by Brian Andrews

If you’re a writer, then you probably sit behind a computer pretty much all day. It turns out, my friends, that this is a big problem for your health, your posture, and your mental well-being. Are you curious why, then get up out of your chair and read this article.

Sitting is the New Smoking

Lots of studies have been done recently on the impact of living a sedentary lifestyle and the negative effects of prolonged sitting. Instead of quoting medical journals, I’ll just hit the highlights:

  • Prolonged sitting is associated with the an increased risk for over 30 chronic diseases including diabetes, obesity, cancer, cardiovascular disease, deep vein thrombosis, Alzheimers, kidney disease, and metabolic syndrome.
  • Prolonged sitting negatively impacts our posture, creates back pain, and promotes muscle and ligament shortening and tightness which causes joint pain.
  • People who sit longer than 6 hours a day uninterrupted are 40% more likely to die prematurely in the next 15 years.

Okay, too much sitting is bad, but I don’t sit that much do I?

You probably sit many more hours than you think you do. Don’t believe me, take a look at this breakdown and see if it might mirror your average day. I was shocked how quickly the sitting hours add up.


Eat Breakfast – Sit at table for 15 minutes

Drive to Work – Sit in car for 15 minutes

Morning Office Work – Sit at desk for 3 hours

Eat Lunch – Sit at table for 30 minutes

Afternoon Office Work – Sit at desk for 4.5 hours

Drive Home – Sit in Car for 15 minutes

Eat Dinner – Sit at table for 45 minutes

Relax by Watching TV – Sit on sofa for 2 hours

Grand Total Time Sitting: 11  1/2 hours!


The more I write, the more my back hurts

The most observable impact on my life after becoming a full time writer was negative impact on my posture. Not only did I begin to develop hunched rounded shoulders and “nerd neck,” I also developed a posterior pelvic tilt and terrible back pain from weak glutes and tight hip flexors. To combat these things, I ultimately ended up in physical therapy and had to make some important changes to my writing set-up and routine. The following five tips are things you can and should consider to combat “sitting disease.”

TIP #1:  Raise your monitor to the proper height.

If you write on a notebook computer in your lap, like the woman in the picture on the header graphic, then stop! Ideally, you want your computer monitor to be elevated so that you can sit upright in your chair with good posture while you’re typing. Your head should be in a natural position (chin parallel to the floor) with your eyes looking straight ahead. I’m tall, so I needed to purchase a monitor stand to elevate my screen an additional 3 inches on my desk. You buy either fixed or adjustable monitor stands on Amazon for very economical prices.

TIP #2:  Get up and move to break up prolonged periods of sitting.

Research indicates the best way to combat the effects of sitting is (shocker) to get up and move. My research shows that most medical professionals advise getting up and moving around every 20-40 minutes. Surprisingly, you don’t have to move that much to see a positive impact. In other words, it’s not a 1:1 ratio. Just a few minutes of movement and stretching to get the blood flow that’s pooled in your extremities moving is beneficial.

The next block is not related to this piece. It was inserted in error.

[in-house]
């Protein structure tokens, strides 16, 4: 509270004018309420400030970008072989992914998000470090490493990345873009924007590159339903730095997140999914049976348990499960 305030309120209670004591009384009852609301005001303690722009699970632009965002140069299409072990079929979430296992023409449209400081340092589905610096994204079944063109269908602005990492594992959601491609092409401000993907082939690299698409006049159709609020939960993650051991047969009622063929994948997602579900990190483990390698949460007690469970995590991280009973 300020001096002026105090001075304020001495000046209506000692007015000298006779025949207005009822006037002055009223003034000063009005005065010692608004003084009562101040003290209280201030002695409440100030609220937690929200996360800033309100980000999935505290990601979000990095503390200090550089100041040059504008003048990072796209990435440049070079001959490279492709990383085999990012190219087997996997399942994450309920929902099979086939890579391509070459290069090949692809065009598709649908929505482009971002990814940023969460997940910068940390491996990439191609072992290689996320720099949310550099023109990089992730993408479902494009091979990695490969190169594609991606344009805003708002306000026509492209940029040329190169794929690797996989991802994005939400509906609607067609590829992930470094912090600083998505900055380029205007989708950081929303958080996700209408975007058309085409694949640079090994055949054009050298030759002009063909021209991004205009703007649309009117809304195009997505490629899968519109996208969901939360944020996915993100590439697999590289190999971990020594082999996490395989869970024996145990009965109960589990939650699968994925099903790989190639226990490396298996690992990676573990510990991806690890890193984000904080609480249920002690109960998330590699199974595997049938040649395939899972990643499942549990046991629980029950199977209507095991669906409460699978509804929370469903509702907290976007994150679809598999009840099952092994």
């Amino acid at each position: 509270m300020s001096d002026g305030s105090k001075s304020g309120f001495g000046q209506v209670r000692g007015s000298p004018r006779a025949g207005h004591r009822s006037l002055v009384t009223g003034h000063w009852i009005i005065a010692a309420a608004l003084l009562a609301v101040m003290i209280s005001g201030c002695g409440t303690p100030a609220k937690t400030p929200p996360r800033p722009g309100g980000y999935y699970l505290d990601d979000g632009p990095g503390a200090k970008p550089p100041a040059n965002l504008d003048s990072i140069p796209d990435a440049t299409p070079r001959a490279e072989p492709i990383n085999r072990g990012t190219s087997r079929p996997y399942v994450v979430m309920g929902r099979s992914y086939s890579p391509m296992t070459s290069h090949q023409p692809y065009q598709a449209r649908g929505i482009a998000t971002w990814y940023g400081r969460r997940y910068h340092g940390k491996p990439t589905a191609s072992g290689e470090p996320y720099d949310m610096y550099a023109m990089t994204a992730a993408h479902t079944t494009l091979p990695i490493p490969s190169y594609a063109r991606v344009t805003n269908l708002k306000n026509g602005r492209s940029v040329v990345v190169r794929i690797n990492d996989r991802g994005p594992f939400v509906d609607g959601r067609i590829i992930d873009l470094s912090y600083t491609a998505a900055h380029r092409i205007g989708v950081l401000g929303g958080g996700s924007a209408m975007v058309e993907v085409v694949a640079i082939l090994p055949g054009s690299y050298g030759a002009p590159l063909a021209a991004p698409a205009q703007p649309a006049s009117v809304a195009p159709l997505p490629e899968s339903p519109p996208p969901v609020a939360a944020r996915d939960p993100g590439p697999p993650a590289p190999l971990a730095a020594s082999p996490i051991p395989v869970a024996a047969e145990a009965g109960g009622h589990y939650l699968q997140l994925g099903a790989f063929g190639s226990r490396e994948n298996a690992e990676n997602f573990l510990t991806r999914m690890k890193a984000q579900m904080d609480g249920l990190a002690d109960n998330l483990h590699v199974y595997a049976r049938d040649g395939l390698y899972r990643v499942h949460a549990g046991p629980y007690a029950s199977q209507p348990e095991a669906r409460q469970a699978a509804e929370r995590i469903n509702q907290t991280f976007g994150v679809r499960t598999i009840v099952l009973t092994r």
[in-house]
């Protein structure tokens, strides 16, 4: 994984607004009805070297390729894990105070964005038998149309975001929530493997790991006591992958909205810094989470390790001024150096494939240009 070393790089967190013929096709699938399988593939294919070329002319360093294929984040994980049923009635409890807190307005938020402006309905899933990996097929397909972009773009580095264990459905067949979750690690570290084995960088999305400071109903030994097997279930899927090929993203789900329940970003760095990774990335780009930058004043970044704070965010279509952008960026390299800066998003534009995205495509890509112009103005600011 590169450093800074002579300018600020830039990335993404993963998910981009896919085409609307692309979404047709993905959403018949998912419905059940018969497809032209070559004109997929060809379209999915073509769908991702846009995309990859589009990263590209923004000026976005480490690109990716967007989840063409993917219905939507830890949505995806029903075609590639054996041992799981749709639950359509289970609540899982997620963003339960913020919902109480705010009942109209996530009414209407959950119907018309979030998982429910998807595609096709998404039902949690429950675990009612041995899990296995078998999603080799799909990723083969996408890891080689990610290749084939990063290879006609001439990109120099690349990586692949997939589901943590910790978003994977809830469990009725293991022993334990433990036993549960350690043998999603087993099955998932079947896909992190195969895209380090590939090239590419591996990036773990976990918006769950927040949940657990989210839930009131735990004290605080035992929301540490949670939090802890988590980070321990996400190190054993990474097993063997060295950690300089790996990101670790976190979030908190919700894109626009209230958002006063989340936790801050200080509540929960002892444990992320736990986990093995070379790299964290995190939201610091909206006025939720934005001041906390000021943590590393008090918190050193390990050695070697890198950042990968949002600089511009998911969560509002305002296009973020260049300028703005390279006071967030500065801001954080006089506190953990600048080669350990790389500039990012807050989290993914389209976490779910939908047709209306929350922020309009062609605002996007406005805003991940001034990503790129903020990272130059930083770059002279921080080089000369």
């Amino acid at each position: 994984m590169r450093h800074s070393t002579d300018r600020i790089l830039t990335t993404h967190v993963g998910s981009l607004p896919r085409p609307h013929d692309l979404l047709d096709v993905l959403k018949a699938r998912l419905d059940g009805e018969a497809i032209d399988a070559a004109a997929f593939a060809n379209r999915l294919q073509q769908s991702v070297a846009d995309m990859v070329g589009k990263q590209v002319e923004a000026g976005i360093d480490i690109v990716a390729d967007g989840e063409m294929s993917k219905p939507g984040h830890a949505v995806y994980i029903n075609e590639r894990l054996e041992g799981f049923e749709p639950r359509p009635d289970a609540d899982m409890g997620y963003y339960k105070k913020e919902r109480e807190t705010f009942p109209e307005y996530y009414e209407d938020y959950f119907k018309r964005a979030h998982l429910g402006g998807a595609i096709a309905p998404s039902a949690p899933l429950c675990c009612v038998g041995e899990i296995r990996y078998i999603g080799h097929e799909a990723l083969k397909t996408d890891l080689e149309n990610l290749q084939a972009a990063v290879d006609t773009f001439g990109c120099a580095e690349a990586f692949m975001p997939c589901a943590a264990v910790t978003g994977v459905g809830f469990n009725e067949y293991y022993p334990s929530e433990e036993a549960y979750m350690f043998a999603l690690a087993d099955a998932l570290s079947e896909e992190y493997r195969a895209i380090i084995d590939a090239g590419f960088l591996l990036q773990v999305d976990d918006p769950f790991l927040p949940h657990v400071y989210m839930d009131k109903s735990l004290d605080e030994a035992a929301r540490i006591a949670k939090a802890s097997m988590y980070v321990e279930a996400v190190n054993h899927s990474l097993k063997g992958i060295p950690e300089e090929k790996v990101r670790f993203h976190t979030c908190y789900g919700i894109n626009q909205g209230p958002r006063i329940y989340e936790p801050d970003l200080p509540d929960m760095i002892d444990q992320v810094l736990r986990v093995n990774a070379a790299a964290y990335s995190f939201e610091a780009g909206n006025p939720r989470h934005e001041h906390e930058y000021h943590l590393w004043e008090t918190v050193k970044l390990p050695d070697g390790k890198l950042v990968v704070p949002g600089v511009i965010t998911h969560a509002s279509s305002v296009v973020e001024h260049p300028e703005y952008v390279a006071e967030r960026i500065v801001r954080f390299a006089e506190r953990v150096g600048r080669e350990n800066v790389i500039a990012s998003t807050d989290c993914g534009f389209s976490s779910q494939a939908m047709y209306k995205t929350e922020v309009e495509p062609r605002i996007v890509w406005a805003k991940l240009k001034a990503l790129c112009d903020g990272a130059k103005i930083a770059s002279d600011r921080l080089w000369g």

I wear my Apple Watch while I write and it prompts me to stand and move when I’ve been sedentary too long.

TIP #3:  Consider investing in a sit/stand desk or desktop riser

A Sit/Stand desk is a desk that the entire table top can be raised or lowered so that you can work either standing up or sitting down. A sit/stand riser is less expensive and rests on top of an existing desk, but serves the same function of elevating your computer and keyboard to a height where you can work standing up.


Sit/Stand Riser vs. Sit/Stand Desk

TIP #4:  Make stretching part of your daily routine

Why reinvent the wheel when there’s an expert on this topic I can direct you too. Physical therapist and strength coach Jeff Cavaliere has a great video on this very topic that has been a life changer for me. See it here:



TIP #5:  Make exercise part of your daily routine.

Even if all you do is take a 15 minute walk around your neighborhood or apartment complex this will dramatically combat the effects of sitting. When we walk, we lengthen our hip flexors, exercise our glutes, and (hopefully) stand up straight. Also, exercise is a great way to work off stress, clear the mind, and stimulate endorphins. If your level of health permits, consider adding some strength training or yoga into the mix. My personal journey with improving my health and making fitness part of my life has taught me that taking time away from my writing to exercise my body, actually makes me a more productive writer when I’m working because I’m healthier, happier, any feeling good about myself.

This wasn’t a typical Career Author’s post (no craft or publishing tips today) but your health matters! Let us know what you thought of this and whether you’d like to see more life-style posts like this from us by commenting on Facebook!